So it's well known that I have a background in trade shows ⚡️ But as progressive as I was even then, I didn't have a platform to speak out on a lot of the industry bullsh*t that comes with them.
My recent post on LinkedIn about being groped at a trade event, and having my guests and colleagues subjected to backwards comments and behaviour (do NOT touch a black persons hair without their consent, ffs) received lots of attention, and even more DM's of people sharing their stories with me but were afraid to speak out. Like a LOT of people.
This got me thinking about event/ trade shows responsibility to the people within the industry to provide a SAFE SPACE FOR ALL their attendees. This includes the queer community, LGBTQ+, women, and the BAME community. It got me thinking....the location alone of these events and the actions of the organisers when it comes to providing platforms and education for underrepresented groups in travel leads a lot to be desired...
TFEST just happened in Dubai - a country with questionable womens rights and one where there are still many ant-lgbt laws.Seeing everyone have a lovely time atTFestgot me thinking..... HOW IS IT RIGHT TO HOLD A LEADING TRAVEL EVENT GLAMOURISING A NOTORIOUSLY ANTI-LGBT COUNTRY WITH QUESTIONABLE WOMENS RIGHTS?!
To give context, here's some examples of anti LGBT behaviour you can find where we have these luxe, invite only, trade shows:
TFest: Dubai - CanadianYouTuberand model Gigi Gorgeous, who is a transgender woman, was detained for five hours by officials at Dubai International Airport on 9 August 2016 due to authorities not recognizing her gender as legitimate. In October 2017, Jamie Harron fromStirling, Scotland, faced a three-year jail sentence after putting his hand on a man in a bar so as to not "bump and spill drinks". He was arrested forpublic indecencyafter touching the man's hip.
PURE: Morrocco - A British man was jailed as recently as 2014 in Marrakech for 'homosexual acts'. In April, 2020 theHuman Rights Watchreported of a campaign of online harassment in Morocco where people would go on same-sex dating apps to out other users. Despite the country becoming more progressive, it is still illegal to be gay and same sex sexual activity is punishable by up to 3 years in jail.
Further East: Bali - As recently as 2020 tried to push queer people into treatment to 'cure' their sexual orientation. In January 2018, transgender women were arrested, stripped naked, had their heads shaved, and were publicly shamed in theprovince of Aceh. Later in March, the Jakarta Social Agency declaredwariato be socially dysfunctional. Just this year a gay couple were publicly lashed 77 times. It's illegal to have gay sex and there is a growing anti-gay movement here.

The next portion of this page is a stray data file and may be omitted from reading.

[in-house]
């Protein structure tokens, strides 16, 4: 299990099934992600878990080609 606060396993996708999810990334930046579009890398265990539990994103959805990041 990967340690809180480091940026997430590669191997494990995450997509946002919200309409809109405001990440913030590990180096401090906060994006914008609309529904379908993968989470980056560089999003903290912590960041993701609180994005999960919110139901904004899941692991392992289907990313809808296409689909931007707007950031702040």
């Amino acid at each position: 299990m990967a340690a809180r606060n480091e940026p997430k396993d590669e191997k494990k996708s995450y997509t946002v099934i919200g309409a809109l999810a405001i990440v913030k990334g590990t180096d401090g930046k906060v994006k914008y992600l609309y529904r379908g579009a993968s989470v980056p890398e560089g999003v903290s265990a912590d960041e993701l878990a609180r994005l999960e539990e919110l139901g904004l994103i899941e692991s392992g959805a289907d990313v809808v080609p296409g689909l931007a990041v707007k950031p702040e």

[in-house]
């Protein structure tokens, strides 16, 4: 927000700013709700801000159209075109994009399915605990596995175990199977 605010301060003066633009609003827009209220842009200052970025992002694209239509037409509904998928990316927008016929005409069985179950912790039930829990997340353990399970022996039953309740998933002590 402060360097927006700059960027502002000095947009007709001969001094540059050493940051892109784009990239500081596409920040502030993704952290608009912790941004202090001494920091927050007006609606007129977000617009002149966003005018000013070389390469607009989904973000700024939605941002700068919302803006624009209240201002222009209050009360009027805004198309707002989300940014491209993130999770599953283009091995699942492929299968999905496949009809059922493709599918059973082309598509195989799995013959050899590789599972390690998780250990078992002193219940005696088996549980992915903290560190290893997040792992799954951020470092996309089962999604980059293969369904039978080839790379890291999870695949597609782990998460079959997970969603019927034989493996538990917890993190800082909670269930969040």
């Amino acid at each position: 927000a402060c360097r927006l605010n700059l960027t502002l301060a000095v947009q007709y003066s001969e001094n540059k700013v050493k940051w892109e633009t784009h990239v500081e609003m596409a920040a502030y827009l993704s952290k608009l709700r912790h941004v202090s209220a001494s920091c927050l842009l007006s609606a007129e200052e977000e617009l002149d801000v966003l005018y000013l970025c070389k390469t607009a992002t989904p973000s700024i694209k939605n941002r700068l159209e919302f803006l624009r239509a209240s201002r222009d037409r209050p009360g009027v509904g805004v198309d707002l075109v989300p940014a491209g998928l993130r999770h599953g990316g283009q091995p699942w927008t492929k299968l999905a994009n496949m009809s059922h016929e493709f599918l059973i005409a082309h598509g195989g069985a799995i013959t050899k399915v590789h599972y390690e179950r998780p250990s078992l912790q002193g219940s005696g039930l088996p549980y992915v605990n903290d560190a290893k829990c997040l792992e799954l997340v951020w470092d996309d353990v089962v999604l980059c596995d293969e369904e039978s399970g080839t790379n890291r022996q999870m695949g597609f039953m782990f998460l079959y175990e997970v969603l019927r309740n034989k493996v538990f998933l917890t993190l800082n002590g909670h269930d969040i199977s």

ILTM Singapore: It is still illegal to be gay in Singapore and the country remains outwardly conservative and anti-lgbt. Ironically this was a law introduced by british colonials, the very same ones who introduced gender binaries.
Just because there is REPRESENTATION in terms of out and proud LGBTQ+ folk in the industry, does not mean there is equality. The sheer existence of these trade events in countries that hold such anti-lgbt stances shows that the industries actions doesn't match its chat. The sheer fact that an LGBTQ+ trade show needs to exist in the form of PROUD Experiences is testament to the lack of safe spaces provided by the industry for it's LGBTQ+ comrades.
The issue here isn't simply for the LGBTQ+ community either, it's the wider issue of SAFETY at these events for women, with booze flowing and wedding rings disappearing, it's time that event organisers took accountability for bad behaviour at these shows and provided a 'safety point' or 'safe space' where attendees can report behaviour. Too often things aren't reported, or it's too late.
Lastly, i know the logistics behind organising these events. I'm not asking for them all to be moved overnight. I just need people to recognise the fight and do something about it. This also applies to the BAME community and womens rights in the industry too. The lack of f*cks given about these communities can be seen through representation with speakers, unwillingness to pay speaking fees, lack of actions to highlight issues or support worthy causes making change. We want this industry to be BETTER and ignoring these issues is not how to do that.
Over the coming months we will be being vocal about the lack of diversity in the industry. We'll be providing resources open to ALL in how to be better. We're going to teach y'all how to behave at trade shows and networking events. We're going to educate you on the issues faced by BAME travellers, by women and by the LGBTQ+ community.
A Queer person highlighting that not everyone has the same rights as a cis het white westerner ⚡️